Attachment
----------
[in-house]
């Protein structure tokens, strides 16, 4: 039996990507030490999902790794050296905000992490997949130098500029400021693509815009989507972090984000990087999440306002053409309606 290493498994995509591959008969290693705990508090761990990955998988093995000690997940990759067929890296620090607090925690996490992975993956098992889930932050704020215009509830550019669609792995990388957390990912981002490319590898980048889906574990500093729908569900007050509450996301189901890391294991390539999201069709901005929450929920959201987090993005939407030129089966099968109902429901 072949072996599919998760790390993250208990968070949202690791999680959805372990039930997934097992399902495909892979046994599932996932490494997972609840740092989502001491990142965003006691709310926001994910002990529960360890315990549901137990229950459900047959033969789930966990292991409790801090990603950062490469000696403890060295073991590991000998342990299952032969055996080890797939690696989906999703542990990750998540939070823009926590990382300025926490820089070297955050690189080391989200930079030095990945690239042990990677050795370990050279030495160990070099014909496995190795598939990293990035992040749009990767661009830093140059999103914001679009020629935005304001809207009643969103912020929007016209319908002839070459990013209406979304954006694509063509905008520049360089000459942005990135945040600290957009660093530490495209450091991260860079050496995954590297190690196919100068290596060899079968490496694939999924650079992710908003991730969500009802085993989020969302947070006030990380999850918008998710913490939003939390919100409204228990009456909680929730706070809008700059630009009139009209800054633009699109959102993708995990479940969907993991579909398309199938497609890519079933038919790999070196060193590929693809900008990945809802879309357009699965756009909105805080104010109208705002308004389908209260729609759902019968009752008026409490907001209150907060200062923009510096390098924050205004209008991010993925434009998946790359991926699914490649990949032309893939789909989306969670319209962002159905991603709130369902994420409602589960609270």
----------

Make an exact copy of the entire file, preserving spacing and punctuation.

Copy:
[in-house]
């Protein structure tokens, strides 16, 4: 039996990507030490999902790794050296905000992490997949130098500029400021693509815009989507972090984000990087999440306002053409309606 290493498994995509591959008969290693705990508090761990990955998988093995000690997940990759067929890296620090607090925690996490992975993956098992889930932050704020215009509830550019669609792995990388957390990912981002490319590898980048889906574990500093729908569900007050509450996301189901890391294991390539999201069709901005929450929920959201987090993005939407030129089966099968109902429901 072949072996599919998760790390993250208990968070949202690791999680959805372990039930997934097992399902495909892979046994599932996932490494997972609840740092989502001491990142965003006691709310926001994910002990529960360890315990549901137990229950459900047959033969789930966990292991409790801090990603950062490469000696403890060295073991590991000998342990299952032969055996080890797939690696989906999703542990990750998540939070823009926590990382300025926490820089070297955050690189080391989200930079030095990945690239042990990677050795370990050279030495160990070099014909496995190795598939990293990035992040749009990767661009830093140059999103914001679009020629935005304001809207009643969103912020929007016209319908002839070459990013209406979304954006694509063509905008520049360089000459942005990135945040600290957009660093530490495209450091991260860079050496995954590297190690196919100068290596060899079968490496694939999924650079992710908003991730969500009802085993989020969302947070006030990380999850918008998710913490939003939390919100409204228990009456909680929730706070809008700059630009009139009209800054633009699109959102993708995990479940969907993991579909398309199938497609890519079933038919790999070196060193590929693809900008990945809802879309357009699965756009909105805080104010109208705002308004389908209260729609759902019968009752008026409490907001209150907060200062923009510096390098924050205004209008991010993925434009998946790359991926699914490649990949032309893939789909989306969670319209962002159905991603709130369902994420409602589960609270």